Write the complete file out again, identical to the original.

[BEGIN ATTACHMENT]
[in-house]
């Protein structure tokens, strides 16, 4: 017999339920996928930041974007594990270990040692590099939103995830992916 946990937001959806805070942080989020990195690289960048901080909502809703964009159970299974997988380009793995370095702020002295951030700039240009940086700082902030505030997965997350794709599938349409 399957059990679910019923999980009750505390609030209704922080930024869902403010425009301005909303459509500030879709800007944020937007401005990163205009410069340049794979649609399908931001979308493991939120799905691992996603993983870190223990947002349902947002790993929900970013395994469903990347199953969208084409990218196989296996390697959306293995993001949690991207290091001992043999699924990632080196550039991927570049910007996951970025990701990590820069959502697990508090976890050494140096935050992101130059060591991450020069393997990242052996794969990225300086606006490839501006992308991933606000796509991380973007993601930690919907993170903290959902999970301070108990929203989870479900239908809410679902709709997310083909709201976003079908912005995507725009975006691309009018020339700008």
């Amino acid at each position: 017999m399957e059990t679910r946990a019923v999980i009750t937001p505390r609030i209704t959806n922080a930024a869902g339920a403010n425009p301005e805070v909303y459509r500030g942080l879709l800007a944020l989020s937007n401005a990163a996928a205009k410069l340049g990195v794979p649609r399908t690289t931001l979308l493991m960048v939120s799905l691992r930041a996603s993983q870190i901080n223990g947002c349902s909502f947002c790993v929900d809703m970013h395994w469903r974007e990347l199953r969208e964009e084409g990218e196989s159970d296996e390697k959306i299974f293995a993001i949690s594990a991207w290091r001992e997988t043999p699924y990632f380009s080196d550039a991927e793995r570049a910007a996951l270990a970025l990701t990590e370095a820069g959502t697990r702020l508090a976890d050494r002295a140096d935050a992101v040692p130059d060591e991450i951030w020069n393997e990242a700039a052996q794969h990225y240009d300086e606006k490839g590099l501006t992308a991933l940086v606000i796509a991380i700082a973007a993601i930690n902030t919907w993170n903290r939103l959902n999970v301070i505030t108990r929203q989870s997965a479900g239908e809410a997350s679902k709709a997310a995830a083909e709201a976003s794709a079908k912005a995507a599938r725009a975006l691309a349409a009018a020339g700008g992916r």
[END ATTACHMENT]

[in-house]
């Protein structure tokens, strides 16, 4: 017999339920996928930041974007594990270990040692590099939103995830992916 946990937001959806805070942080989020990195690289960048901080909502809703964009159970299974997988380009793995370095702020002295951030700039240009940086700082902030505030997965997350794709599938349409 399957059990679910019923999980009750505390609030209704922080930024869902403010425009301005909303459509500030879709800007944020937007401005990163205009410069340049794979649609399908931001979308493991939120799905691992996603993983870190223990947002349902947002790993929900970013395994469903990347199953969208084409990218196989296996390697959306293995993001949690991207290091001992043999699924990632080196550039991927570049910007996951970025990701990590820069959502697990508090976890050494140096935050992101130059060591991450020069393997990242052996794969990225300086606006490839501006992308991933606000796509991380973007993601930690919907993170903290959902999970301070108990929203989870479900239908809410679902709709997310083909709201976003079908912005995507725009975006691309009018020339700008």
């Amino acid at each position: 017999m399957e059990t679910r946990a019923v999980i009750t937001p505390r609030i209704t959806n922080a930024a869902g339920a403010n425009p301005e805070v909303y459509r500030g942080l879709l800007a944020l989020s937007n401005a990163a996928a205009k410069l340049g990195v794979p649609r399908t690289t931001l979308l493991m960048v939120s799905l691992r930041a996603s993983q870190i901080n223990g947002c349902s909502f947002c790993v929900d809703m970013h395994w469903r974007e990347l199953r969208e964009e084409g990218e196989s159970d296996e390697k959306i299974f293995a993001i949690s594990a991207w290091r001992e997988t043999p699924y990632f380009s080196d550039a991927e793995r570049a910007a996951l270990a970025l990701t990590e370095a820069g959502t697990r702020l508090a976890d050494r002295a140096d935050a992101v040692p130059d060591e991450i951030w020069n393997e990242a700039a052996q794969h990225y240009d300086e606006k490839g590099l501006t992308a991933l940086v606000i796509a991380i700082a973007a993601i930690n902030t919907w993170n903290r939103l959902n999970v301070i505030t108990r929203q989870s997965a479900g239908e809410a997350s679902k709709a997310a995830a083909e709201a976003s794709a079908k912005a995507a599938r725009a975006l691309a349409a009018a020339g700008g992916r």